New Eggs and Diabetes Link? You May Be Surprised

New studies have shown a new relationship between the consumption of eggs and Diabetes.

Previously, studies have shown that eating eggs is not harmful to those with Pre-Diabetes and Diabetes, in terms of heart disease risk.

However, these newer ones were different.

They set out to establish if there was a link between eating eggs before diagnosis, and the risk of developing Type 2 Diabetes. In addition, the investigators wanted to determine why and how eggs affected the risk.

When it comes to eggs, it seems there are constantly differing views and even contraindicating studies.

Would this most recent study fly in the face of the last one? Does eating eggs have any implication on your risk of developing Type 2 Diabetes and Pre-Diabetes?

Here are the details of the latest studies and what the researchers found to be a link between eggs and Diabetes.

The Latest Eggs and Diabetes Studies

Researchers at the University of Eastern Finland studied 239 men to determine if egg consumption increased the risk of developing Type 2 Diabetes (1). They divided the men into groups based on their egg intake, and their development of Diabetes (or not).

What they found was that consumption of about one egg per day on average correlated with the lowest risk of developing Diabetes. This was the “high egg intake” group.

The next study aimed to figure out why.

What was it about the eggs that could reduce the risk of Diabetes?

They found a link.

The blood plasma samples of the “high egg group” contained a metabolite that’s associated with those with a lower risk of Diabetes. They also found a few compounds in blood samples that were positively associated with developing Type 2 Diabetes.

Although they could not establish a cause-effect relationship, they felt further investigation between this egg and diabetes link is warranted, and identifying protective metabolites is helpful.

Previous Eggs and Diabetes Studies

Previously, studies have shown that egg consumption does not increase the risk of heart disease in those with Diabetes and Pre-Diabetes. One study followed subjects for 12 months, in 3 different phases. They included:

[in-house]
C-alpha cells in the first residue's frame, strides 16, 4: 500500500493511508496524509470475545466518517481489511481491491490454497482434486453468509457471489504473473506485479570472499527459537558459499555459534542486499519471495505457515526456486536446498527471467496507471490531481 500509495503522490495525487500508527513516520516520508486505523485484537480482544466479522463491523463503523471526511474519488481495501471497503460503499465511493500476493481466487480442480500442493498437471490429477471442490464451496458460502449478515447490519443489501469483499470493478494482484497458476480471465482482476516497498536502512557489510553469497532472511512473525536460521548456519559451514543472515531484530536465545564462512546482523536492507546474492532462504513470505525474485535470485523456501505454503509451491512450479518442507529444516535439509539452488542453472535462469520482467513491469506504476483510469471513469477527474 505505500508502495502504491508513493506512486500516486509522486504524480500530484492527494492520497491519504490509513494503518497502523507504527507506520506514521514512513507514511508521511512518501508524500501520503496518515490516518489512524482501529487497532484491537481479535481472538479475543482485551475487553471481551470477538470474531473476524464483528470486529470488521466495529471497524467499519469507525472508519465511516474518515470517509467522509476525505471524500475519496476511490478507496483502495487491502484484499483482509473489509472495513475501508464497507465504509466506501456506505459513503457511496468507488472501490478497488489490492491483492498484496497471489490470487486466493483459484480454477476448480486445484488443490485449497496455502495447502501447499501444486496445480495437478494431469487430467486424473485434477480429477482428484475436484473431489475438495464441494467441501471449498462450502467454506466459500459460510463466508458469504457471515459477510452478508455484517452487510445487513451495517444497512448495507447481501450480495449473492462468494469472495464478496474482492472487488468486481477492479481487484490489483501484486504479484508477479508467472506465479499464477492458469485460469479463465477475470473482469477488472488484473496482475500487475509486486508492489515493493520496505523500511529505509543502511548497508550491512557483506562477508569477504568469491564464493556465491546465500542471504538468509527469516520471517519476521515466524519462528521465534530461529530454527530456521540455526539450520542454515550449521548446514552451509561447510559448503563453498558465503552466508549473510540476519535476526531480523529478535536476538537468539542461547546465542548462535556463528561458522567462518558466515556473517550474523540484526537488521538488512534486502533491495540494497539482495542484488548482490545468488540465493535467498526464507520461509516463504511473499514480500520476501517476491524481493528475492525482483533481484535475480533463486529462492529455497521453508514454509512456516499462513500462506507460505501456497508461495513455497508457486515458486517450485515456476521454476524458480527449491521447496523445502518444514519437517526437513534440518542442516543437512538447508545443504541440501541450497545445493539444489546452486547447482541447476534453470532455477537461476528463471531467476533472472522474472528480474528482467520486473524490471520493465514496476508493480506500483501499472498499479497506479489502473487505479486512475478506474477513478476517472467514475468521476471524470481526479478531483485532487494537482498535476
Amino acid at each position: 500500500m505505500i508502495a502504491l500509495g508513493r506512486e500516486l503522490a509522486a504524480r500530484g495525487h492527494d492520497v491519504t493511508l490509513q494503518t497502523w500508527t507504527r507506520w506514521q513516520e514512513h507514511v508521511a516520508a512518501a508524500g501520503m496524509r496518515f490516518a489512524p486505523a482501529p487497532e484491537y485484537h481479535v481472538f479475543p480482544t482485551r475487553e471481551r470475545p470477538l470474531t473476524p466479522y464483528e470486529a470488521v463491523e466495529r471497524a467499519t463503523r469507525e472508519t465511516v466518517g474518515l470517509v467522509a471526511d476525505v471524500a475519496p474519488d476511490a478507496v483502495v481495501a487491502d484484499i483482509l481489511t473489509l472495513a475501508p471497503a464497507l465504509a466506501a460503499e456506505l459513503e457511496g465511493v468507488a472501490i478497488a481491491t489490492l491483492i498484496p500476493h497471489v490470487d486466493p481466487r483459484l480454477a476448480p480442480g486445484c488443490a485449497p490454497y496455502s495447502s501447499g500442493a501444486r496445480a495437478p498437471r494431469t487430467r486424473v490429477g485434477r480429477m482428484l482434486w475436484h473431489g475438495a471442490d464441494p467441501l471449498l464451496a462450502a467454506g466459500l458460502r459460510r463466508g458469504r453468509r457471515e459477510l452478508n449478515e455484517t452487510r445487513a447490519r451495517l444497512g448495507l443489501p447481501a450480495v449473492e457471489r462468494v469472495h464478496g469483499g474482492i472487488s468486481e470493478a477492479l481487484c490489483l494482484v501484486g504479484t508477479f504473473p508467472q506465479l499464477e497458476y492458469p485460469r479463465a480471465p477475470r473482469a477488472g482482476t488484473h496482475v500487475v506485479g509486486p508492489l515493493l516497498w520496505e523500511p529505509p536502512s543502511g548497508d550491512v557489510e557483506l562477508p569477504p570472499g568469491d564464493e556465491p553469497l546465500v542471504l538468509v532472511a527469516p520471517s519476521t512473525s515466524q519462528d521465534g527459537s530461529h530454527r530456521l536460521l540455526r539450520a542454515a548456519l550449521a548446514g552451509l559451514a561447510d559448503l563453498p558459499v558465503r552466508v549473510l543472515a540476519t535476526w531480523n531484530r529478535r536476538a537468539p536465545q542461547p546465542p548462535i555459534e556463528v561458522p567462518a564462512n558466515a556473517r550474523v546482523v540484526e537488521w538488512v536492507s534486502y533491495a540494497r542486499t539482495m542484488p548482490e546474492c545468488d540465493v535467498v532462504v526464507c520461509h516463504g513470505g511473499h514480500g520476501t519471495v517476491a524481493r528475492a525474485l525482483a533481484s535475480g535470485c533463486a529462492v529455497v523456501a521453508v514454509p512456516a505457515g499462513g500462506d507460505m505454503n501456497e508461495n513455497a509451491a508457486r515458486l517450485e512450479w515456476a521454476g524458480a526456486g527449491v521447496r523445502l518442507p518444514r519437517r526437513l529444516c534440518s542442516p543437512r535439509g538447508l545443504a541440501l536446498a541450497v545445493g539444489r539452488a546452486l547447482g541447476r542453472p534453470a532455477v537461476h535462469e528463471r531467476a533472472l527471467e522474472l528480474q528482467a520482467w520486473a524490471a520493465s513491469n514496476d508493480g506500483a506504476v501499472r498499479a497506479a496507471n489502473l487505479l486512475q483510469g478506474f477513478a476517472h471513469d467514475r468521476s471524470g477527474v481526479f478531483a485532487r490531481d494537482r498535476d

• For the first three months, the subjects either high-egg diet (including 12 eggs per week) or a low-egg diet (including two eggs per week). During this time, no difference in cardiovascular risk was found. The subjects also aimed to maintain their current weight.
  • For three more months, the subjects maintained the same egg consumption while following a weight loss diet.
  • For six additional months, the subjects continued the same egg consumption and were followed up by researchers. This added up to 12 months in total.

At the end of the study, the researchers found that there were no adverse changes in cardiovascular risk markers regarding eggs and diabetes, both in the high- and low-egg groups.

Benefits of Eggs

In recent years, more and more doctors and experts have been leaning towards eggs-as-healthy.

In fact, many have cited a 2012 study in the journal Current Opinion in Clinical Nutrition and Metabolic Care found that people who ate moderate amounts of eggs did not show increases in cholesterol when compared to those who cut eggs out of their diets completely (2).

Other studies have found that antioxidants in eggs reduced the risk of cardiovascular disease and cancer. They may even help lower blood pressure (3).

Moreover, eggs can promote:

  • Improved HDL cholesterol levels, by up to a 10% increase with 2 eggs per day (45)
  • Adequate choline, lutein, and zeaxanthin intake. Choline builds cell membranes and plays a role in brain function and memory (6). Lutein and zeaxanthin are powerful antioxidants that promote eye health in the retina (7).
  • Improved triglycerides by as much as 16-18% decrease when eating pasture-raised high omega-3 eggs (8).
  • Good protein intake which can improve satiety and weight loss especially compared to eating carbohydrates.

While egg used to be looked at as little more than protein mixed with cholesterol, we now know their nutrients and metabolites are important to human health.

These new study may contribute to the conclusion of more benefits: Eggs may reduce the risk of Diabetes.

Bottom Line

Eggs have a lot to offer nutritionally, and another study has been added to show their benefits. When it comes to an eggs and diabetes link, these new studies build off of previous ones. Not only do eggs not increase heart disease, but they are also now implicated in lowering the risk of Diabetes.


  1. Cathy Sage says:

    Oh, dear, Dr. Colbert. Don’t scare me like that! Eggs are a staple of my diet. I was so glad to read the bottom line because I love eggs! They really help to keep my weight in check. The incredible, edible egg! 😉

  2. Fertilized chicken eggs have higher lecithin and lower cholesterol than un
    Fertilized eggs! (Dictionary of nutrition )
    One of my customer was a heart patient, whose Doctor would not allow any grocery eggs (unfertilized)
    But on the farm with a rooster, the hen eggs were good to be eaten.

  3. That’s good to know I eat usually 2 eggs a day

  4. BRUCE BROWN says:

    Thank You for all of your effort to study and to keep us informed

  5. Marilyn Carrigan says:

    I found this very interesting as I am not eating a lot of eggs right now. So, I should increase my intake and see if my blood pressure does better! Thank You!

    • admin says:

      You can certainly add some eggs and monitor your results. They are a healthy protein source for most people. Thank you!

  6. admin says:

    That’s awesome Renea! Great job on your own journey and with helping others! Thanks for your comment. Take care and God Bless!

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